* The judge was disqualified because she received a flagrantly prejudicial ex parte communications.

* My brother, David Shuler, was not really in the case to represent my mother--Trent Cowherd had no lawful grounds to sue her, and David either knew that or he's one ignorant lawyer. The truth? David was only in the case to help hurt Carol and me--and his letter to Judge Rose proves it. Got to love that family love and support!

* The eviction was conducted during a 10-day period when it could not lawfully take place.

Have Carol and I suffered because of all these screw-ups and the intentional malfeasance/corruption? Well, she has a broken arm that likely will never be the same. We both were handcuffed for no valid reason, she was arrested and taken to jail for no valid reason, an undetermined amount of our personal belongings were stolen by members of Cowherd's eviction crew (per an eye witness who saw them take items and place them in their personal vehicles and drive away.)

Has anyone in my family expressed the slightest concern about the injuries Carol suffered and the trauma we both experienced--I had an assault rifle pointed right at my face? Nope, they still want to have us declared incompetent, although I've heard no news about that case in a while. Has anyone in my family expressed the slightest concern about all of our property that was stolen, thanks to Trent Cowherd's eviction crew? Heck, no. In fact, my brother David has made it clear, in writing, that he backs Trent Cowherd all the way in these proceedings.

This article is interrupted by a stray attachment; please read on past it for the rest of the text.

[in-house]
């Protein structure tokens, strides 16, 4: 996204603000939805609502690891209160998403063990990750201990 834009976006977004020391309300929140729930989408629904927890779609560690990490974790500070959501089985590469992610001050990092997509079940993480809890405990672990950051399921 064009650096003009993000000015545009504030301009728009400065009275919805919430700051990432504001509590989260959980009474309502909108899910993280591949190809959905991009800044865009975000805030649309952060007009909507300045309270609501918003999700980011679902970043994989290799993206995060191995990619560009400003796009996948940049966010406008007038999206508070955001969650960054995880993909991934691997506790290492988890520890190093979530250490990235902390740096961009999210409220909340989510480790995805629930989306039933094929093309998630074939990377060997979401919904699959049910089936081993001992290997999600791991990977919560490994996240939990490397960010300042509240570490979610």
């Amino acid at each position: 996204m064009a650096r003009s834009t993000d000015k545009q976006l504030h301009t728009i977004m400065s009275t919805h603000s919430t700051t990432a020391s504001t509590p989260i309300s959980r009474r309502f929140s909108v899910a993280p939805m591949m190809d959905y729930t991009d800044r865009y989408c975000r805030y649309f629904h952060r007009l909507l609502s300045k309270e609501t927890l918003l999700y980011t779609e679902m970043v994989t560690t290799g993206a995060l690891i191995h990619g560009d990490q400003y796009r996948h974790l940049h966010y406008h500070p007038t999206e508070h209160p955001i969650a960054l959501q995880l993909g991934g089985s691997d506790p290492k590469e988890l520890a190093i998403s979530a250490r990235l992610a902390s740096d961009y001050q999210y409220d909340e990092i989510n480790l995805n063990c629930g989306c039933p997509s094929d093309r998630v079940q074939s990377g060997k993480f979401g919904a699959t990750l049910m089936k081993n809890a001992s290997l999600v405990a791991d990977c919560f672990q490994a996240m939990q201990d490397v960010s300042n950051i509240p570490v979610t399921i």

Many Americans see the famous image of lady justice, who is blindfolded as she holds a set of perfectly balanced scales. We see that and maybe feel a sense of pride that such a symbol represents our justice system.

The next time you see that image, I hope it will cause you to think of this post. Because this describes the real world of American "justice." The system is badly broken in Alabama, and I'm seeing signs that it's every bit as bad in Missouri.

It's so broken, in fact, that my own brother--with whom I've always gotten along and had a good relationship--has no qualms about stabbing my wife and me right between the shoulder blades. And he's probably helping to provide cover for the individuals who heaped abuse on us.

At the very least, you might think David Shuler would say something like, "Hey, I know a good attorney who I think could help you, both with the case against the sheriff and landlord in Missouri and against the cops and lawyers who abused you in Alabama. I would be glad to contact him (or her) on your behalf." He has said nothing of the sort--not even anything close to that.

In law schools around the country, there must be a large trash bin where students are instructed on the first day of class to place their consciences. Once any sign of a moral compass has been sent to the trash compactor--you likely are never to see it again--the student heads to class.